Almamaria Mignosi Tantillo inDomenichino, 1581–1641. Exh. cat., Palazzo Venezia, Rome. Milan, 1996, pp. 27, 54 n. 32.
Elizabeth Cropper inThe Dictionary of Art. Ed. Jane Turner. Vol. 9, New York, 1996, p. 88.
Stéphane Loire. "Rome: Domenichino." Burlington Magazine 139 (March 1997), p. 221, calls it "almost tender when compared with its model . . . by Annibale".
Giulio Bora and Dominique Radrizzani inCinq siècles de dessins: collections du Musée Jenisch. Exh. cat., Musée Jenisch. Vevey, 1997, pp. 36, 39, fig. 1, publish Carracci's compositional drawing, which they date 1602, for his painting in the Louvre, referring to Domenichino's picture as a copy after the drawing rather than the painting; suggest that Domenichino replaced the figure of Saint Francis with that of Joseph of Arimathea because the latter fit better within the iconographical context of the work.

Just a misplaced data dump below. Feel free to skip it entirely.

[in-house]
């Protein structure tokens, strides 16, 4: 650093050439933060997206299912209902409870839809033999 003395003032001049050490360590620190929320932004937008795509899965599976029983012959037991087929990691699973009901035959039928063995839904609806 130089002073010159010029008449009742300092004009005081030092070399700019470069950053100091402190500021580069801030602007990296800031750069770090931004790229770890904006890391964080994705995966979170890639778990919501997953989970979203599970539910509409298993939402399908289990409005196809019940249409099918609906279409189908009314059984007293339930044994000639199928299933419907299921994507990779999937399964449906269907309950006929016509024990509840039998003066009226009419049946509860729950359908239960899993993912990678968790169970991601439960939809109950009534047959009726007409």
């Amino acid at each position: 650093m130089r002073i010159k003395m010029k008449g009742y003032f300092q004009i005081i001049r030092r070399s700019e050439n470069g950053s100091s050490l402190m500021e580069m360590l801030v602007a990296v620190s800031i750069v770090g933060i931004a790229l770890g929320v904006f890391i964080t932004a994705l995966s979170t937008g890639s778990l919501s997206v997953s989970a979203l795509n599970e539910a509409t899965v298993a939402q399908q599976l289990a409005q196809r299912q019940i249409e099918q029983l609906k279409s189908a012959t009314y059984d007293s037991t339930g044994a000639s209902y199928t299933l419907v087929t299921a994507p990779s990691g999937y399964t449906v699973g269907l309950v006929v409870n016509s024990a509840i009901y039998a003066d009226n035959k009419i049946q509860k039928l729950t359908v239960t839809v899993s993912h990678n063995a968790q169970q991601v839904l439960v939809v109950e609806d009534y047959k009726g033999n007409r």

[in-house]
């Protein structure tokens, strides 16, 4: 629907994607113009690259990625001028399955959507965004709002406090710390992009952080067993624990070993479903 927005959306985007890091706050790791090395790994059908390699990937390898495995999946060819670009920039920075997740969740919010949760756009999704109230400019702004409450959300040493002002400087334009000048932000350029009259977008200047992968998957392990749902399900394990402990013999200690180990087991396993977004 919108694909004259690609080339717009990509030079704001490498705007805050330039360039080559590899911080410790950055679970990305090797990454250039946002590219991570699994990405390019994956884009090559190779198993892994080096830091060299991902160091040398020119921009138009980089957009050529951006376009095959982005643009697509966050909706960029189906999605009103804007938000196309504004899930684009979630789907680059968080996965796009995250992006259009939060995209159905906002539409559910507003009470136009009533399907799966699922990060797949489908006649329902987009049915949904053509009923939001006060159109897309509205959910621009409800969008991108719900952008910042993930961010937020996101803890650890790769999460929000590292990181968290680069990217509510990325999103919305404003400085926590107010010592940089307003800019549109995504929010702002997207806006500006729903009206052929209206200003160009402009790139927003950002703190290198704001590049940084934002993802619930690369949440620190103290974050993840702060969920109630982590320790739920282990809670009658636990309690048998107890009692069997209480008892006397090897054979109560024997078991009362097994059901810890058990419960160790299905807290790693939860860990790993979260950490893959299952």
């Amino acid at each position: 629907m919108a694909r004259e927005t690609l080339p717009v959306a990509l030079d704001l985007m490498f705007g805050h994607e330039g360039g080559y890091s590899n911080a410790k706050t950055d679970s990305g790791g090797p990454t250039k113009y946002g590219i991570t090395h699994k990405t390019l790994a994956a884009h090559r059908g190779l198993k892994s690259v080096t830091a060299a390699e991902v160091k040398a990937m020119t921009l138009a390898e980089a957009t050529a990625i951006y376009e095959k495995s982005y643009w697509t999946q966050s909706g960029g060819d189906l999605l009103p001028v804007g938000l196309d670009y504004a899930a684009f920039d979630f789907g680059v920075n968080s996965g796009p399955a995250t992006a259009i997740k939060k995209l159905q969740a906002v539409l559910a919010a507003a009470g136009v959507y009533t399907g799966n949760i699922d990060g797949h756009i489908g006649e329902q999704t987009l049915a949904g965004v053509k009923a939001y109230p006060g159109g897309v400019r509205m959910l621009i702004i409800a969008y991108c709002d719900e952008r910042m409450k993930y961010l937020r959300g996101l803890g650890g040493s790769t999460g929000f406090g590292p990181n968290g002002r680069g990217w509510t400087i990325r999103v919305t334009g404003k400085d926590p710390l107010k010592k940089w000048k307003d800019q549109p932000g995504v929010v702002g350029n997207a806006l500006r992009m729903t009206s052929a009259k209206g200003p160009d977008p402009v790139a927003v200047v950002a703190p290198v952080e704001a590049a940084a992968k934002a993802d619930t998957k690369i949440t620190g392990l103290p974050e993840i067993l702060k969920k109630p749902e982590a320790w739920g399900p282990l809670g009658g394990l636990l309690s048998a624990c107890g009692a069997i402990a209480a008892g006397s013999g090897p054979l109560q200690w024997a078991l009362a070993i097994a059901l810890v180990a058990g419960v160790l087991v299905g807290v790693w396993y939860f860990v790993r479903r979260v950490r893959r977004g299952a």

Anne Summerscale. Malvasia's Life of the Carracci: Commentary and Translation. University Park, Pa., 2000, p. 241 n. 345, mentions it as a copy after the Louvre painting.
D. Stephen Pepper. "Caravaggio, Carracci and the Cerasi Chapel." Studi di storia dell'arte in onore di Denis Mahon. Ed. Maria Grazia Bernardini et al. Milan, 2000, p. 121 n. 18, agrees with Bora and Radrizzani (1997) that Domenichino's picture was copied from Carracci's compositional drawing in Vevey, not from the painting in the Louvre; states that Bora and Radrizzani suggest that Domenichino replaced Saint Francis with Joseph of Arimathea in order to make his picture more saleable, adding that both he and Denis Mahon, with whom he has discussed the matter, agree with this explanation.